The Federal National Mortgage Association of the United States, popularly known as Fannie Mae, has announced that it will now start purchasing mortgage loans with lender-funded grants in addition to payment assistance, closing costs, and monetary reserves. The modification might provide nonbank lenders with a defense against claims of redlining. The government-sponsored business will begin taking such loans right away. Fannie Mae’s guidelines state that the lender must have a well-documented program that offers grants for low- to moderate-income borrowers, community development, equitable housing efforts, or related projects. Also, this bill fits into special purpose-focused programs by lenders to benefit underserved communities.

Making customized initiatives could be advantageous for banks. Depending on how the significant rewriting of that statute turns out, they could receive credit for passing their tests for the community reinvestment act. However, nonbanks are exempt from the law. GSE incentives may entice nonbank lenders to develop programs for specialized credit. However, there is another, perhaps more pressing, need to create special-purpose loan programs: doing so could prevent nonbank lenders from being classified as red liners.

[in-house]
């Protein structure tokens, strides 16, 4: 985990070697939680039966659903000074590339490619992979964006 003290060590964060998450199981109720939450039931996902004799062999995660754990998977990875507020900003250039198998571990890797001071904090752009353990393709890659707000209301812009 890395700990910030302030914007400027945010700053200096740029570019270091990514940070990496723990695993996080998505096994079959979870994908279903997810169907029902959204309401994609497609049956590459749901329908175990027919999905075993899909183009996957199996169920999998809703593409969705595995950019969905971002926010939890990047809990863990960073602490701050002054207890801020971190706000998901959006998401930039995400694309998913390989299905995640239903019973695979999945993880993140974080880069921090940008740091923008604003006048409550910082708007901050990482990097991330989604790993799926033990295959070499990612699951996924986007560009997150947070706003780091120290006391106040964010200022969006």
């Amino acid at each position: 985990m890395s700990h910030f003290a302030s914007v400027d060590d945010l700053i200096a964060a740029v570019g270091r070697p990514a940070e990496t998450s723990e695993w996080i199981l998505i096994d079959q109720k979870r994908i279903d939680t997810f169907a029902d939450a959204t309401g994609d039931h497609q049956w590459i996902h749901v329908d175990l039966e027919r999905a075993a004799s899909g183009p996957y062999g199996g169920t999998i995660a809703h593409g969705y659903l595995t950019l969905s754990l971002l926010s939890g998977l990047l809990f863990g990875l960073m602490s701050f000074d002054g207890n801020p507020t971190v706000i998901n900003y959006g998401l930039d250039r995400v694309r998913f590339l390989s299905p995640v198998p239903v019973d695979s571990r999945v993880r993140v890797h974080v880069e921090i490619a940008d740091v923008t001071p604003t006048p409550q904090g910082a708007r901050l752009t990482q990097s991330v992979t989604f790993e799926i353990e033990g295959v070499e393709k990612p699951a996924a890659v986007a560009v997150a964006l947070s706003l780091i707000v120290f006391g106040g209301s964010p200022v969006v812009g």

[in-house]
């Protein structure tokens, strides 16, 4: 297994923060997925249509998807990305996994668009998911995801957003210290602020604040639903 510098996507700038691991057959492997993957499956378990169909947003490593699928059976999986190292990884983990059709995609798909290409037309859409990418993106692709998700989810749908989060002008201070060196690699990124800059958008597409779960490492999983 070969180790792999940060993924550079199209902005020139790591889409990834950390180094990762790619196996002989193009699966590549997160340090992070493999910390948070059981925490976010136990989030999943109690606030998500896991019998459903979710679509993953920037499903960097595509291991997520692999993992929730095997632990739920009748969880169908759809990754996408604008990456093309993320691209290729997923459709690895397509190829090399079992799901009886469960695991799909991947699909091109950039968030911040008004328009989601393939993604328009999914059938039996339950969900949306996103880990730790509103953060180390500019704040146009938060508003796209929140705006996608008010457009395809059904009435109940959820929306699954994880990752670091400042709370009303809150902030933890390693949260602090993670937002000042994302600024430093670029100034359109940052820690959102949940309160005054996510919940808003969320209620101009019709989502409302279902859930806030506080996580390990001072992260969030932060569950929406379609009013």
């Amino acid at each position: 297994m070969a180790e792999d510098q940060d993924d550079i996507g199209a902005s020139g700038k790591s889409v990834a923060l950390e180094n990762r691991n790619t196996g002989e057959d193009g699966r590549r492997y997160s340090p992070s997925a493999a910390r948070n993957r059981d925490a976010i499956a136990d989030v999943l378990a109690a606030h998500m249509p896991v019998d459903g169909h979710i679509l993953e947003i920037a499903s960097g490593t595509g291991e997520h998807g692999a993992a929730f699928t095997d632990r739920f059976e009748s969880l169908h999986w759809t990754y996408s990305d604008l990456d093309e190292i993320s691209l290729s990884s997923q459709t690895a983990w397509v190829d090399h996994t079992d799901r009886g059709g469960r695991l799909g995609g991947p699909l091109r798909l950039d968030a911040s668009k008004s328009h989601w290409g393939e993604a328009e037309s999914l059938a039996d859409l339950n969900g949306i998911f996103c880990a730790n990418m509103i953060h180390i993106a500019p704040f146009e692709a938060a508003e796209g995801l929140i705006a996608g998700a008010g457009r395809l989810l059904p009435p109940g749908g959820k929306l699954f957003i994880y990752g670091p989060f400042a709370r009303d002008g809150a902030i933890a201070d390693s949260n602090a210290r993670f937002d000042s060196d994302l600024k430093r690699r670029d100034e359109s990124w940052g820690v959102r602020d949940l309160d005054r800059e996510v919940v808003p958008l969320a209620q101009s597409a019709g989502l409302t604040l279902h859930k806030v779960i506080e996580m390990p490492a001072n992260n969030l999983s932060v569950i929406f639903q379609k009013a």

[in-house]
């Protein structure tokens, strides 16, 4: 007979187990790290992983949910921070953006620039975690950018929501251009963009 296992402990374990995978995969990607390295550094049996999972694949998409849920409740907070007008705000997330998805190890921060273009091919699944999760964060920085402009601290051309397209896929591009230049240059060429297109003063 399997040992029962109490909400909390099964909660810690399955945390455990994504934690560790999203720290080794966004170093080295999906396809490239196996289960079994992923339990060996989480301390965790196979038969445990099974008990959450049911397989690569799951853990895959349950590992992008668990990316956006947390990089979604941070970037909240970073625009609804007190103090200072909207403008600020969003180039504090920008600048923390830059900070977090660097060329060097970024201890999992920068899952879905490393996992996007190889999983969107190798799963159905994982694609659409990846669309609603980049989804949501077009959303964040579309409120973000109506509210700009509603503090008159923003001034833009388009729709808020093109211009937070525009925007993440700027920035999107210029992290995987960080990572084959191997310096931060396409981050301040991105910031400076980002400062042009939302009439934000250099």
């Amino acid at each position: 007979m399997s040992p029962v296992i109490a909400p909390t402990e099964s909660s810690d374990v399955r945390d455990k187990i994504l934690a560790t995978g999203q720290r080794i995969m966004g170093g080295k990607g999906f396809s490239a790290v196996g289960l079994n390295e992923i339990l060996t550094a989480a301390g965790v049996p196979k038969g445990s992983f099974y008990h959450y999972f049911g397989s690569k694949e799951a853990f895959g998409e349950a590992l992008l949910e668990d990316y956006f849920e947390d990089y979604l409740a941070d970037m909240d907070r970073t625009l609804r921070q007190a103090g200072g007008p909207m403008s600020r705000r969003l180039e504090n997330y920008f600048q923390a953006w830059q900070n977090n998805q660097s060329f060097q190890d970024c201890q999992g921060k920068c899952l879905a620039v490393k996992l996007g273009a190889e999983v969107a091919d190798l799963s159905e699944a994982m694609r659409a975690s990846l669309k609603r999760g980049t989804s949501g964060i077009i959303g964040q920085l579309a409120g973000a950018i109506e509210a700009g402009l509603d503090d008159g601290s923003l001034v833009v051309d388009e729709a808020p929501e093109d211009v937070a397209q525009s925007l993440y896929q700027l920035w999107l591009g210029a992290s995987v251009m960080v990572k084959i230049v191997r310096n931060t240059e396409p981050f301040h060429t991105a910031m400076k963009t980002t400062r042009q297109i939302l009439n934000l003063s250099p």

Regulators have stated that they are investigating nonbank mortgage lenders to see if they are engaging in redlining. Despite this, a survey released in February by the Urban Institute indicated that nonbank lenders provided more loans for purchasing owner-occupied homes to borrowers of color than banks did. However, regulators’ claims of redlining are increasingly much more than just hollow threats. The Consumer Financial Protection Bureau and the Department of Justice recently reached a $24 million settlement with Berkshire Hathaway HomeServices subsidiary Trident Mortgage, a nonbank mortgage lender. In the history of the DOJ, that represented the second-largest redlining settlement. To read more on this and how lenders are impacted across the board, click here.

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